Why Ebony Music
Leah began studying classical piano music at the ripe age of five. Like all children, with exposure and encouragement, her mind became a sponge for learning, and she quickly fell in love with the instrument. She was always curious about how beautiful melodies and soaring harmonies came out of this monstrous instrument filled with white and black keys. Yet, even with her devotion, dedication, and deep love for music, she quickly began to feel that there was no place in the classical piano world for someone who looked like her.
Throughout her piano studies, she never grew up having teachers who looked like her, nor did she study piano music by composers who looked like she did. She would often walk into classical music concert halls and often was the only Black person in attendance. Leah never even saw a Black classical pianist perform on a concert stage for most of her youth and young adult life.
Decades later, when deciding to earn degrees in piano at Manhattan School of Music and University of Michigan, not a single faculty member for Leah’s classes was Black. Moreover, in graduate school, no other Black students enrolled in the classical piano department during her six years of study at the institution. Leah’s studying classical music as a Black pianist was painfully isolating and often discouraging. She longed for community and sought to create one for other professional pianists and the next generation.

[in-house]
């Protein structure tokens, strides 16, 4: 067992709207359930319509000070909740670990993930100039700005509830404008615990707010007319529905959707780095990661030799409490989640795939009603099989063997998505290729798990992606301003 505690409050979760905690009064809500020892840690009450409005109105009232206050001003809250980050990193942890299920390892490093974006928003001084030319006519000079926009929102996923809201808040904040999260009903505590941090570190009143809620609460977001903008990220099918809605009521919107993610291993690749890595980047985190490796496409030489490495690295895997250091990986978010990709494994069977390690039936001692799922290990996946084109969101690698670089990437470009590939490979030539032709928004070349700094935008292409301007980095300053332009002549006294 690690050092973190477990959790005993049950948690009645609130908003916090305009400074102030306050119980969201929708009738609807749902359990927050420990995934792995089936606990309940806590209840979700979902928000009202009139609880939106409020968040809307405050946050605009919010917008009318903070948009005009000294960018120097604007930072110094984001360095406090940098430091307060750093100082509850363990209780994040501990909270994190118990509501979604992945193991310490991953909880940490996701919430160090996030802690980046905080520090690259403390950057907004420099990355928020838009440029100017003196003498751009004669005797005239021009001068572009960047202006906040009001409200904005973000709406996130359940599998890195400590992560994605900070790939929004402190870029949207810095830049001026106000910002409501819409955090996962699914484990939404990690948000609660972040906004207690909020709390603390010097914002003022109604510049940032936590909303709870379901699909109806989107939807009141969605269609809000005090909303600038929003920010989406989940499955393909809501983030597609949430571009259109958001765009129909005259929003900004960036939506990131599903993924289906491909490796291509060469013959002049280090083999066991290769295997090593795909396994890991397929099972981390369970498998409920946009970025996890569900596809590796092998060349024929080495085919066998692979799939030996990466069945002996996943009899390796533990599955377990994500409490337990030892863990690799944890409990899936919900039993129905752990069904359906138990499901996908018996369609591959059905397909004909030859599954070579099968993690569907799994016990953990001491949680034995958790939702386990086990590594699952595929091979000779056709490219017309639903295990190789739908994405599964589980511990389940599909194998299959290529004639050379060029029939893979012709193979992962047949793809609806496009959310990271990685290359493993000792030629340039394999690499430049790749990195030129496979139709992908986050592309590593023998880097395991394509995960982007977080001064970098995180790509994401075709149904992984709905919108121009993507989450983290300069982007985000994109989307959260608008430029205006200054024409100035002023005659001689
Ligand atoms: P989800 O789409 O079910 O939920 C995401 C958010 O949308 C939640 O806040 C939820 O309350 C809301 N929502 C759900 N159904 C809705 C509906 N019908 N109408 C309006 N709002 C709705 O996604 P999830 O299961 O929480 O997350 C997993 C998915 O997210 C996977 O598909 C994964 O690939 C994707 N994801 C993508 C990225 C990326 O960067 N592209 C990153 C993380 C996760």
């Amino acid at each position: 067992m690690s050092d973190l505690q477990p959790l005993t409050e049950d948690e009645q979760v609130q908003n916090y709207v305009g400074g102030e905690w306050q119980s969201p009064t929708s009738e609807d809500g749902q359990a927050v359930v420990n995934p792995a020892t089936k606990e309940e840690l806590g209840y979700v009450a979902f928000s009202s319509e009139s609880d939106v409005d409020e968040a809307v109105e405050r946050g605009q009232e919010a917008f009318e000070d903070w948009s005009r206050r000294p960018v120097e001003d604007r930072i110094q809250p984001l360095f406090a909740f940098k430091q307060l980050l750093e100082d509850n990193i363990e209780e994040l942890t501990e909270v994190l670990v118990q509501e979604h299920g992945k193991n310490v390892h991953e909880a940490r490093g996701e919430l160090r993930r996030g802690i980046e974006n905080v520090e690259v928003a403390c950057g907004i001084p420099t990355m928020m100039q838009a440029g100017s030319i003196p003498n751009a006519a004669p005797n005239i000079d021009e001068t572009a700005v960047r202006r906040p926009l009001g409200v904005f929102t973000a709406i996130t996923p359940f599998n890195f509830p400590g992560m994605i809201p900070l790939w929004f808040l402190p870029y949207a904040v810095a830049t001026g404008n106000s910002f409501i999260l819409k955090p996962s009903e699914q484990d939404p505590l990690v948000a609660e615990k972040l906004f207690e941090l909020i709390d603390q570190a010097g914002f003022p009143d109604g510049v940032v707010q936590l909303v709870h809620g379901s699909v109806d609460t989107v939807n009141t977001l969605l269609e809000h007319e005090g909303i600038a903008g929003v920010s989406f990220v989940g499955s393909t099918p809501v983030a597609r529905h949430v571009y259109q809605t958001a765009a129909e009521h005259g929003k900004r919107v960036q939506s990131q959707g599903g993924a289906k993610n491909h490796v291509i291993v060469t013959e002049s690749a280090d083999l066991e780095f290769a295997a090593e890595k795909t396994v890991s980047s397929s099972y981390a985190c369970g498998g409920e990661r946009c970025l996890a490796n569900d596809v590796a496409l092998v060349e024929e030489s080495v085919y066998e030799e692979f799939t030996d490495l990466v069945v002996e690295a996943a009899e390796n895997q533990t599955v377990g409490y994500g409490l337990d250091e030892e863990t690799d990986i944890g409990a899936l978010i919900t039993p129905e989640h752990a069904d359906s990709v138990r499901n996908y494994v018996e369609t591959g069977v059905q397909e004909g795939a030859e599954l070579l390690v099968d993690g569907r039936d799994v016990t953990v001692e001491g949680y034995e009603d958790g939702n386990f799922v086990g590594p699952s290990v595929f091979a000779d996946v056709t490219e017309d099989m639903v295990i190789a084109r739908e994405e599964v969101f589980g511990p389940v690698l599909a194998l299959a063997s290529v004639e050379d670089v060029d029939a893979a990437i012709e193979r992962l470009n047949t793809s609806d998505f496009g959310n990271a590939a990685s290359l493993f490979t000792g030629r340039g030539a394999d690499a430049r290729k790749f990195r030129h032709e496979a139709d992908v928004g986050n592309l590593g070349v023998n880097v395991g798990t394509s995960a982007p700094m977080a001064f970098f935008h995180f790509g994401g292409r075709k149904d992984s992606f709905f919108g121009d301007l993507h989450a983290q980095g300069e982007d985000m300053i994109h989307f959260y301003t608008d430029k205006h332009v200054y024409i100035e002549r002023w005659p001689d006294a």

Planting the Initial Seeds
Leah planted the initial seeds of Ebony Music in 2015. She created a program for Black youth to learn piano while also exposing them to the significant contributions of Black composers in classical music. She also became more aware that there are and have been so many professional Black pianists making an incredible impact despite the industry’s lack of acknowledgment. Leah notes, “It is easy to believe that something does not exist if it cannot be seen.” Ebony Music seeks to spotlight the significant contributions of Black classical pianists and piano music by Black composers to normalize what classical music can look and sound like on concert music stages, in our schools of music, and our communities.